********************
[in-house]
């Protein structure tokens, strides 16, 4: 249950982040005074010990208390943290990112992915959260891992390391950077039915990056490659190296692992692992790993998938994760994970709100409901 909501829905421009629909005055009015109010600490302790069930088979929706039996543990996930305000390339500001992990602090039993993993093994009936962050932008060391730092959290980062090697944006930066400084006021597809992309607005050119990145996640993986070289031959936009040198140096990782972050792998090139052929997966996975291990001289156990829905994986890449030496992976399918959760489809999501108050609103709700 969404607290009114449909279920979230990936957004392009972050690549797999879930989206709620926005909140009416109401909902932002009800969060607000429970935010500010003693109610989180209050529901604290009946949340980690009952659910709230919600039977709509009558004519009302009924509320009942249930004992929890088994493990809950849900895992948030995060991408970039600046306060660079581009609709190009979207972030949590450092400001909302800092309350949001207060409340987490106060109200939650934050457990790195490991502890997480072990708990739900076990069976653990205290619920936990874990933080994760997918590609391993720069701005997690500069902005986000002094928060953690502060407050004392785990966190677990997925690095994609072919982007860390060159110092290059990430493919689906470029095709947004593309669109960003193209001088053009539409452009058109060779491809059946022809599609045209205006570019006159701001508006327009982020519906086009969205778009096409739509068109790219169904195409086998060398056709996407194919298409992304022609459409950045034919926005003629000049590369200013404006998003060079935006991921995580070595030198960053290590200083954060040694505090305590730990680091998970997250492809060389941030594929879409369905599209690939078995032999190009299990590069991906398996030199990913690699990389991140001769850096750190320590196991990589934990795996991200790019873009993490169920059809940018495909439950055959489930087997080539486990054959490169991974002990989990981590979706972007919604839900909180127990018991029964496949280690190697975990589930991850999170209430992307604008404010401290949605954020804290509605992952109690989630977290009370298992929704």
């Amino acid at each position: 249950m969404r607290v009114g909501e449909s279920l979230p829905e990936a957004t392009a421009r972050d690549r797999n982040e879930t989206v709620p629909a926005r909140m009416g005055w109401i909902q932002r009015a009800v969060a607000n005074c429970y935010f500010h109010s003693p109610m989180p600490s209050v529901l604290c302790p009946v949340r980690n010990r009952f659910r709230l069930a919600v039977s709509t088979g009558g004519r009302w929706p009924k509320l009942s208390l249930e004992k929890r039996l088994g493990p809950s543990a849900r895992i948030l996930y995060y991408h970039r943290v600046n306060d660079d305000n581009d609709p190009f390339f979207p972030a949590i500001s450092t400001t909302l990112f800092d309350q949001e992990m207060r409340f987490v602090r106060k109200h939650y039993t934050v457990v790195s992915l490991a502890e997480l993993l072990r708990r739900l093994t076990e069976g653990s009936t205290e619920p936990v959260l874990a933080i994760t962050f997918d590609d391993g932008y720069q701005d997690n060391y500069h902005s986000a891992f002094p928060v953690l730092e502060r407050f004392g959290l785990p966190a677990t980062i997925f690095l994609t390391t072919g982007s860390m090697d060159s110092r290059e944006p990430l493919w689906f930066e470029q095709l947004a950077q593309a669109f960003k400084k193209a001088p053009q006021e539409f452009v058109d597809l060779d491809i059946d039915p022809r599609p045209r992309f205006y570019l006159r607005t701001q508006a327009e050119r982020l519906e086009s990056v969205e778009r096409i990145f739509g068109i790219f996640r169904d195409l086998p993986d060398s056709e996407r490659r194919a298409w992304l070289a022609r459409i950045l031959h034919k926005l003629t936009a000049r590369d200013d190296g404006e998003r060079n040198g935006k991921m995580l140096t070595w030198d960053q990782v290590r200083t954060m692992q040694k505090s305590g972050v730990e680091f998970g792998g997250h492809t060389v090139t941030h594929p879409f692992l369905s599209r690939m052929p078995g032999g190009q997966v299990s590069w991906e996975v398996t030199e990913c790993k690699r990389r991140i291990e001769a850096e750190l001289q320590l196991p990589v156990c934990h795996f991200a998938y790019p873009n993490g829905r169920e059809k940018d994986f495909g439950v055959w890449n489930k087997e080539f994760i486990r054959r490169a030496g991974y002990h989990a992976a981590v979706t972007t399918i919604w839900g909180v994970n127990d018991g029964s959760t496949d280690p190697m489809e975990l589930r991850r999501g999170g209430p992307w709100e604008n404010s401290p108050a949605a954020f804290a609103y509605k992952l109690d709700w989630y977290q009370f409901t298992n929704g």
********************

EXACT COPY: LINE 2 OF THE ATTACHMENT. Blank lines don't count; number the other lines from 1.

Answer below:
């Protein structure tokens, strides 16, 4: 249950982040005074010990208390943290990112992915959260891992390391950077039915990056490659190296692992692992790993998938994760994970709100409901 909501829905421009629909005055009015109010600490302790069930088979929706039996543990996930305000390339500001992990602090039993993993093994009936962050932008060391730092959290980062090697944006930066400084006021597809992309607005050119990145996640993986070289031959936009040198140096990782972050792998090139052929997966996975291990001289156990829905994986890449030496992976399918959760489809999501108050609103709700 969404607290009114449909279920979230990936957004392009972050690549797999879930989206709620926005909140009416109401909902932002009800969060607000429970935010500010003693109610989180209050529901604290009946949340980690009952659910709230919600039977709509009558004519009302009924509320009942249930004992929890088994493990809950849900895992948030995060991408970039600046306060660079581009609709190009979207972030949590450092400001909302800092309350949001207060409340987490106060109200939650934050457990790195490991502890997480072990708990739900076990069976653990205290619920936990874990933080994760997918590609391993720069701005997690500069902005986000002094928060953690502060407050004392785990966190677990997925690095994609072919982007860390060159110092290059990430493919689906470029095709947004593309669109960003193209001088053009539409452009058109060779491809059946022809599609045209205006570019006159701001508006327009982020519906086009969205778009096409739509068109790219169904195409086998060398056709996407194919298409992304022609459409950045034919926005003629000049590369200013404006998003060079935006991921995580070595030198960053290590200083954060040694505090305590730990680091998970997250492809060389941030594929879409369905599209690939078995032999190009299990590069991906398996030199990913690699990389991140001769850096750190320590196991990589934990795996991200790019873009993490169920059809940018495909439950055959489930087997080539486990054959490169991974002990989990981590979706972007919604839900909180127990018991029964496949280690190697975990589930991850999170209430992307604008404010401290949605954020804290509605992952109690989630977290009370298992929704």